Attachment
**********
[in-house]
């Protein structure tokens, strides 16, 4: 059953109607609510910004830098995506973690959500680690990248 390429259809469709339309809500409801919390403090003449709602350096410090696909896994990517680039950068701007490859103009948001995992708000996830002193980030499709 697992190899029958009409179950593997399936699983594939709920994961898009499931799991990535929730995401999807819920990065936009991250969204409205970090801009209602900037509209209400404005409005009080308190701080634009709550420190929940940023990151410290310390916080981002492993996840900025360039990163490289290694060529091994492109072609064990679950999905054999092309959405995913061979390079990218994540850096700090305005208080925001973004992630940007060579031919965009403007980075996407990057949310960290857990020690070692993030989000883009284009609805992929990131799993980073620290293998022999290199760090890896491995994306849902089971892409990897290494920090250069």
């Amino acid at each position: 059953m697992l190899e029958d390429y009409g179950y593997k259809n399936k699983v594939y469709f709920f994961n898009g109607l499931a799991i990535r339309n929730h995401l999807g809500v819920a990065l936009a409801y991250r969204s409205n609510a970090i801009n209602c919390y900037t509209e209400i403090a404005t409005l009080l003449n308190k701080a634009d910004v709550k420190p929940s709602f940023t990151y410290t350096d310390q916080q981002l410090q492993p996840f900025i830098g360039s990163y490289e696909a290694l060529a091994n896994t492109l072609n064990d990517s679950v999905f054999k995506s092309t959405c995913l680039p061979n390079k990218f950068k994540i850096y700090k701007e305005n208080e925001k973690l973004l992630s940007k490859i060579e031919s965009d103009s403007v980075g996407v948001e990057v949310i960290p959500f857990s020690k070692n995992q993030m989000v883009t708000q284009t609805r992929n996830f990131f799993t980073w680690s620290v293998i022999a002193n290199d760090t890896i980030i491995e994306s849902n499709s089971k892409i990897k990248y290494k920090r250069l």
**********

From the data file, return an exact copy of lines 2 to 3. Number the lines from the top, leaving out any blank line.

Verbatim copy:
């Protein structure tokens, strides 16, 4: 059953109607609510910004830098995506973690959500680690990248 390429259809469709339309809500409801919390403090003449709602350096410090696909896994990517680039950068701007490859103009948001995992708000996830002193980030499709 697992190899029958009409179950593997399936699983594939709920994961898009499931799991990535929730995401999807819920990065936009991250969204409205970090801009209602900037509209209400404005409005009080308190701080634009709550420190929940940023990151410290310390916080981002492993996840900025360039990163490289290694060529091994492109072609064990679950999905054999092309959405995913061979390079990218994540850096700090305005208080925001973004992630940007060579031919965009403007980075996407990057949310960290857990020690070692993030989000883009284009609805992929990131799993980073620290293998022999290199760090890896491995994306849902089971892409990897290494920090250069």
């Amino acid at each position: 059953m697992l190899e029958d390429y009409g179950y593997k259809n399936k699983v594939y469709f709920f994961n898009g109607l499931a799991i990535r339309n929730h995401l999807g809500v819920a990065l936009a409801y991250r969204s409205n609510a970090i801009n209602c919390y900037t509209e209400i403090a404005t409005l009080l003449n308190k701080a634009d910004v709550k420190p929940s709602f940023t990151y410290t350096d310390q916080q981002l410090q492993p996840f900025i830098g360039s990163y490289e696909a290694l060529a091994n896994t492109l072609n064990d990517s679950v999905f054999k995506s092309t959405c995913l680039p061979n390079k990218f950068k994540i850096y700090k701007e305005n208080e925001k973690l973004l992630s940007k490859i060579e031919s965009d103009s403007v980075g996407v948001e990057v949310i960290p959500f857990s020690k070692n995992q993030m989000v883009t708000q284009t609805r992929n996830f990131f799993t980073w680690s620290v293998i022999a002193n290199d760090t890896i980030i491995e994306s849902n499709s089971k892409i990897k990248y290494k920090r250069l």